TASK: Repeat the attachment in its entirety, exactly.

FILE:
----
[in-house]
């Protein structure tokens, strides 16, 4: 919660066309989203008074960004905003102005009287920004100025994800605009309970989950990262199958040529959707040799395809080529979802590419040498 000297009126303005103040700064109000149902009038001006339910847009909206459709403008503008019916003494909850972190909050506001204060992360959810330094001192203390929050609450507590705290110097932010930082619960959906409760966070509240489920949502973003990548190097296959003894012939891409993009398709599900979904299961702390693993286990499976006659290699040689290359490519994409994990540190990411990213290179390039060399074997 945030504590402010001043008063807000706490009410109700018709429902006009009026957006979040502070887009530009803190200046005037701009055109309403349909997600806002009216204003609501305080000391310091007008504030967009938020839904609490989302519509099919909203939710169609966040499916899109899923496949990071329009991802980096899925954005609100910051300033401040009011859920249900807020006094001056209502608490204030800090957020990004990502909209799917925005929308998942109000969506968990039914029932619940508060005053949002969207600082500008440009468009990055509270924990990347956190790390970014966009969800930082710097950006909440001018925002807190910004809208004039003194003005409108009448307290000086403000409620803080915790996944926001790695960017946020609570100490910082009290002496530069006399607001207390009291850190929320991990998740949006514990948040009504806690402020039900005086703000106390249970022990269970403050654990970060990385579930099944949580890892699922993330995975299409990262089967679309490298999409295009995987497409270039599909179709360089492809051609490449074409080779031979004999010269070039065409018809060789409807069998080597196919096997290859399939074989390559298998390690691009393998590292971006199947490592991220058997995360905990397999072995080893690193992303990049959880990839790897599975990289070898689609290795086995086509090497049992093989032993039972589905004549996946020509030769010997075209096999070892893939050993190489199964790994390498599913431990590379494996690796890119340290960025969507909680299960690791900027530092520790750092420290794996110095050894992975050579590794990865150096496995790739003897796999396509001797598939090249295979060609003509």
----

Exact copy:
[in-house]
């Protein structure tokens, strides 16, 4: 919660066309989203008074960004905003102005009287920004100025994800605009309970989950990262199958040529959707040799395809080529979802590419040498 000297009126303005103040700064109000149902009038001006339910847009909206459709403008503008019916003494909850972190909050506001204060992360959810330094001192203390929050609450507590705290110097932010930082619960959906409760966070509240489920949502973003990548190097296959003894012939891409993009398709599900979904299961702390693993286990499976006659290699040689290359490519994409994990540190990411990213290179390039060399074997 945030504590402010001043008063807000706490009410109700018709429902006009009026957006979040502070887009530009803190200046005037701009055109309403349909997600806002009216204003609501305080000391310091007008504030967009938020839904609490989302519509099919909203939710169609966040499916899109899923496949990071329009991802980096899925954005609100910051300033401040009011859920249900807020006094001056209502608490204030800090957020990004990502909209799917925005929308998942109000969506968990039914029932619940508060005053949002969207600082500008440009468009990055509270924990990347956190790390970014966009969800930082710097950006909440001018925002807190910004809208004039003194003005409108009448307290000086403000409620803080915790996944926001790695960017946020609570100490910082009290002496530069006399607001207390009291850190929320991990998740949006514990948040009504806690402020039900005086703000106390249970022990269970403050654990970060990385579930099944949580890892699922993330995975299409990262089967679309490298999409295009995987497409270039599909179709360089492809051609490449074409080779031979004999010269070039065409018809060789409807069998080597196919096997290859399939074989390559298998390690691009393998590292971006199947490592991220058997995360905990397999072995080893690193992303990049959880990839790897599975990289070898689609290795086995086509090497049992093989032993039972589905004549996946020509030769010997075209096999070892893939050993190489199964790994390498599913431990590379494996690796890119340290960025969507909680299960690791900027530092520790750092420290794996110095050894992975050579590794990865150096496995790739003897796999396509001797598939090249295979060609003509």